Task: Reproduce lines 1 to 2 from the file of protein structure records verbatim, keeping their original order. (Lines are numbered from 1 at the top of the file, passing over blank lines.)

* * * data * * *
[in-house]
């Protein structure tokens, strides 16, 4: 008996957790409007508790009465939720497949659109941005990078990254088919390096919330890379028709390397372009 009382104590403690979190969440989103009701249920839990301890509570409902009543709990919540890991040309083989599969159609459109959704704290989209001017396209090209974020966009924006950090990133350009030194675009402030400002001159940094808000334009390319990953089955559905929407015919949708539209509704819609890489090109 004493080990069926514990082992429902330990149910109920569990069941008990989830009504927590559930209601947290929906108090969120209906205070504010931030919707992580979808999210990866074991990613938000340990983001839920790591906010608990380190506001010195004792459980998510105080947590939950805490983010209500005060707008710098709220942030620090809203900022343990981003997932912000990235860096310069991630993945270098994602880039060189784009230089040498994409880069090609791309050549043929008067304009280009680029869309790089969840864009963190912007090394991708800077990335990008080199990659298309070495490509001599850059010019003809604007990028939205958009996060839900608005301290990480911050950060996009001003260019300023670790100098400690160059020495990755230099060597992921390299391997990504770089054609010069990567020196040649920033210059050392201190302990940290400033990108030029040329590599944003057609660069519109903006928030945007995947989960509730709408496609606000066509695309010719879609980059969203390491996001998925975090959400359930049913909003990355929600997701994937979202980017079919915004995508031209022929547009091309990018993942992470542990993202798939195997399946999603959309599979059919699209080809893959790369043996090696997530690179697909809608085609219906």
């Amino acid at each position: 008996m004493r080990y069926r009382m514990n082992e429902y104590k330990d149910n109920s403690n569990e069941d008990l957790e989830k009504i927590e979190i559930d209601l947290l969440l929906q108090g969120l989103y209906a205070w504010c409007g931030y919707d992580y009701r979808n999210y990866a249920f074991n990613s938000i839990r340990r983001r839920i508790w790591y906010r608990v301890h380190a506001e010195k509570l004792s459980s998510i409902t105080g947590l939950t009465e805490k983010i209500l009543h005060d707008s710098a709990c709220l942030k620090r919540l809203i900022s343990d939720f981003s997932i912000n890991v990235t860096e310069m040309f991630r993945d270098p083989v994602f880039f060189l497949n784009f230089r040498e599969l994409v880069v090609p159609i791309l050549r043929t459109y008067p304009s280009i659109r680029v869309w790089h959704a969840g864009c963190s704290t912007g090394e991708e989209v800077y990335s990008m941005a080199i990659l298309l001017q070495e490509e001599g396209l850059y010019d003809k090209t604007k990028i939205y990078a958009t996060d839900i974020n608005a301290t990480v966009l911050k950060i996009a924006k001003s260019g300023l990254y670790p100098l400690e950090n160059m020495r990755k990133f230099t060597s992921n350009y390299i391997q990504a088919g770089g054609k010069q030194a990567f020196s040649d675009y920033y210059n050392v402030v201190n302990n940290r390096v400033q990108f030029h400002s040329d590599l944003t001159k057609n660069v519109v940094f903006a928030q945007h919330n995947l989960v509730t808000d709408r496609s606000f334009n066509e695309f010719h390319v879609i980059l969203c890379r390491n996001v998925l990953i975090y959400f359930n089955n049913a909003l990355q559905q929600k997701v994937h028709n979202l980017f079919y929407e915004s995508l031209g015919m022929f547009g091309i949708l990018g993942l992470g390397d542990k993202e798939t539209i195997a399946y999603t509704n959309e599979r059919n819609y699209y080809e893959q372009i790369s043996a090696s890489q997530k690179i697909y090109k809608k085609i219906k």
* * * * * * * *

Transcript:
[in-house]
């Protein structure tokens, strides 16, 4: 008996957790409007508790009465939720497949659109941005990078990254088919390096919330890379028709390397372009 009382104590403690979190969440989103009701249920839990301890509570409902009543709990919540890991040309083989599969159609459109959704704290989209001017396209090209974020966009924006950090990133350009030194675009402030400002001159940094808000334009390319990953089955559905929407015919949708539209509704819609890489090109 004493080990069926514990082992429902330990149910109920569990069941008990989830009504927590559930209601947290929906108090969120209906205070504010931030919707992580979808999210990866074991990613938000340990983001839920790591906010608990380190506001010195004792459980998510105080947590939950805490983010209500005060707008710098709220942030620090809203900022343990981003997932912000990235860096310069991630993945270098994602880039060189784009230089040498994409880069090609791309050549043929008067304009280009680029869309790089969840864009963190912007090394991708800077990335990008080199990659298309070495490509001599850059010019003809604007990028939205958009996060839900608005301290990480911050950060996009001003260019300023670790100098400690160059020495990755230099060597992921390299391997990504770089054609010069990567020196040649920033210059050392201190302990940290400033990108030029040329590599944003057609660069519109903006928030945007995947989960509730709408496609606000066509695309010719879609980059969203390491996001998925975090959400359930049913909003990355929600997701994937979202980017079919915004995508031209022929547009091309990018993942992470542990993202798939195997399946999603959309599979059919699209080809893959790369043996090696997530690179697909809608085609219906």